Assessing the influence of an extended hurricane season on inland flooding potential in the Southeast United States
Other literature type
Stone, Monica H.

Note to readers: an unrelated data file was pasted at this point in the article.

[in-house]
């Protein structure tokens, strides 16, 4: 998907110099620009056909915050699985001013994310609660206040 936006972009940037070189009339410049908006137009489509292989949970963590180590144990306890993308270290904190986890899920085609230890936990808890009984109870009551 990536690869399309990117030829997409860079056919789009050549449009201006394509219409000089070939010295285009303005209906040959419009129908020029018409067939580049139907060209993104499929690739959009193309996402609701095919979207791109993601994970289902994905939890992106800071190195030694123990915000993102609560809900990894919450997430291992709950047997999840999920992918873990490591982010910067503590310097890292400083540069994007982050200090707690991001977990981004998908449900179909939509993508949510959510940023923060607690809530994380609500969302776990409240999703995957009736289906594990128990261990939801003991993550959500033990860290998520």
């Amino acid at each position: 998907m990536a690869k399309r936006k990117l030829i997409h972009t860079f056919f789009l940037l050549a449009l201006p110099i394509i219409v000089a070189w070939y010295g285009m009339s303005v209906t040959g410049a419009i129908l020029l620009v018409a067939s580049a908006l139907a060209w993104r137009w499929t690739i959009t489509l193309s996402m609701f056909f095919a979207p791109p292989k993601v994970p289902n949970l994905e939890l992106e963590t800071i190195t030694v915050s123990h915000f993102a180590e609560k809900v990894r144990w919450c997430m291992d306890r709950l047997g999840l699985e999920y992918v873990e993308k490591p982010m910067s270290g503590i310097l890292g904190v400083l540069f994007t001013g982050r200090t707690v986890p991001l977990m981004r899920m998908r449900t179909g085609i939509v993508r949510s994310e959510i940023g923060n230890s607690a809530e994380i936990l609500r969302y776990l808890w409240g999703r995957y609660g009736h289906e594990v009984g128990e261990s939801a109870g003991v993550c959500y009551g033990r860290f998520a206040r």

Recent tropical cyclones, like Hurricane Katrina, have been some of the worst the United States has experienced. Tropical cyclones are expected to intensify, bringing about 20 % more precipitation, in the near future in response to global climate warming. Further, global climate warming may extend the hurricane season. This study focuses on four major river basins (Neches, Pearl, Mobile, and Roanoke) in the Southeast United States that are frequently impacted by tropical cyclones. An analysis of the timing of tropical cyclones that impact these river basins found that most occur during the low discharge season, and thus rarely produce riverine flooding conditions. However, an extension of the current hurricane season of June–November, due to global climate warming, could encroach upon the high discharge seasons in these basins, increasing the susceptibility for riverine hurricane-induced flooding. This analysis shows that an extension of the hurricane season to May–December (just 2 months longer) increased the number of days that would be at risk to flooding were the average tropical cyclone to occur by 37–258 %, depending on the timing of the hurricane season in relation to the high discharge seasons on these rivers. Future research should aim to extend this analysis to all river basins in the United States that are impacted by tropical cyclones in order to provide a bigger picture of which areas are likely to experience the worst increases in flooding risk due to a probable extension of the hurricane season with expected global climate change in the near future.